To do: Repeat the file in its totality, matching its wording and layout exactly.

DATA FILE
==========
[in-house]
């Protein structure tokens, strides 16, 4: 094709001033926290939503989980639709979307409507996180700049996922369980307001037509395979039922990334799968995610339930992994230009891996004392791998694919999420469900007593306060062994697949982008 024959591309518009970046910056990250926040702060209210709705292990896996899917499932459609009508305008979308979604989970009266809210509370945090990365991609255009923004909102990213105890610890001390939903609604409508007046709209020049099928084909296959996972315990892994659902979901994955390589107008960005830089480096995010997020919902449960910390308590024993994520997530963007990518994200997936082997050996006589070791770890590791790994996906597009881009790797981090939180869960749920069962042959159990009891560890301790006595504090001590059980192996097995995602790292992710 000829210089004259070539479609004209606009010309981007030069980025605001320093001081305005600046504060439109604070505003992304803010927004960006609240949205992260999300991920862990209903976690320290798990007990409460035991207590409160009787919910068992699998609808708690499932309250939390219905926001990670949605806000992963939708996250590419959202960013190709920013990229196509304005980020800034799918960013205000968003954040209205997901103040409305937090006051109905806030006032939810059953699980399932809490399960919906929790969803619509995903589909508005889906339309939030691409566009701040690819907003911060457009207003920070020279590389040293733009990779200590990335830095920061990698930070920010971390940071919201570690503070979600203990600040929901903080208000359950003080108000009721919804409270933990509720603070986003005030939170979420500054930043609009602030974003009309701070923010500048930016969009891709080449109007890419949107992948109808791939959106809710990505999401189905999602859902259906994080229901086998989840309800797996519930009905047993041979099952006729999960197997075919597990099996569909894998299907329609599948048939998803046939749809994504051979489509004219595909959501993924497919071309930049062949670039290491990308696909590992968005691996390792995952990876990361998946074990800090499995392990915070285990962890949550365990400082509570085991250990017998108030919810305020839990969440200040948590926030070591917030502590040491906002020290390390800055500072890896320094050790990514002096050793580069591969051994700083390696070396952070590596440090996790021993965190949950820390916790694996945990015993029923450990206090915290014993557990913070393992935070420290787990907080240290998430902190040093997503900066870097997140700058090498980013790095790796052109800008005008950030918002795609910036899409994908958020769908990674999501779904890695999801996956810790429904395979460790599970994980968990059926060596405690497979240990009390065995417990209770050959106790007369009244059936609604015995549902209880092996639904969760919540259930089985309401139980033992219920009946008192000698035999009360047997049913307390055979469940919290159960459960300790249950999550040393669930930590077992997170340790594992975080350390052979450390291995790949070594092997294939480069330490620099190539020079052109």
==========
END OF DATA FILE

[in-house]
């Protein structure tokens, strides 16, 4: 094709001033926290939503989980639709979307409507996180700049996922369980307001037509395979039922990334799968995610339930992994230009891996004392791998694919999420469900007593306060062994697949982008 024959591309518009970046910056990250926040702060209210709705292990896996899917499932459609009508305008979308979604989970009266809210509370945090990365991609255009923004909102990213105890610890001390939903609604409508007046709209020049099928084909296959996972315990892994659902979901994955390589107008960005830089480096995010997020919902449960910390308590024993994520997530963007990518994200997936082997050996006589070791770890590791790994996906597009881009790797981090939180869960749920069962042959159990009891560890301790006595504090001590059980192996097995995602790292992710 000829210089004259070539479609004209606009010309981007030069980025605001320093001081305005600046504060439109604070505003992304803010927004960006609240949205992260999300991920862990209903976690320290798990007990409460035991207590409160009787919910068992699998609808708690499932309250939390219905926001990670949605806000992963939708996250590419959202960013190709920013990229196509304005980020800034799918960013205000968003954040209205997901103040409305937090006051109905806030006032939810059953699980399932809490399960919906929790969803619509995903589909508005889906339309939030691409566009701040690819907003911060457009207003920070020279590389040293733009990779200590990335830095920061990698930070920010971390940071919201570690503070979600203990600040929901903080208000359950003080108000009721919804409270933990509720603070986003005030939170979420500054930043609009602030974003009309701070923010500048930016969009891709080449109007890419949107992948109808791939959106809710990505999401189905999602859902259906994080229901086998989840309800797996519930009905047993041979099952006729999960197997075919597990099996569909894998299907329609599948048939998803046939749809994504051979489509004219595909959501993924497919071309930049062949670039290491990308696909590992968005691996390792995952990876990361998946074990800090499995392990915070285990962890949550365990400082509570085991250990017998108030919810305020839990969440200040948590926030070591917030502590040491906002020290390390800055500072890896320094050790990514002096050793580069591969051994700083390696070396952070590596440090996790021993965190949950820390916790694996945990015993029923450990206090915290014993557990913070393992935070420290787990907080240290998430902190040093997503900066870097997140700058090498980013790095790796052109800008005008950030918002795609910036899409994908958020769908990674999501779904890695999801996956810790429904395979460790599970994980968990059926060596405690497979240990009390065995417990209770050959106790007369009244059936609604015995549902209880092996639904969760919540259930089985309401139980033992219920009946008192000698035999009360047997049913307390055979469940919290159960459960300790249950999550040393669930930590077992997170340790594992975080350390052979450390291995790949070594092997294939480069330490620099190539020079052109």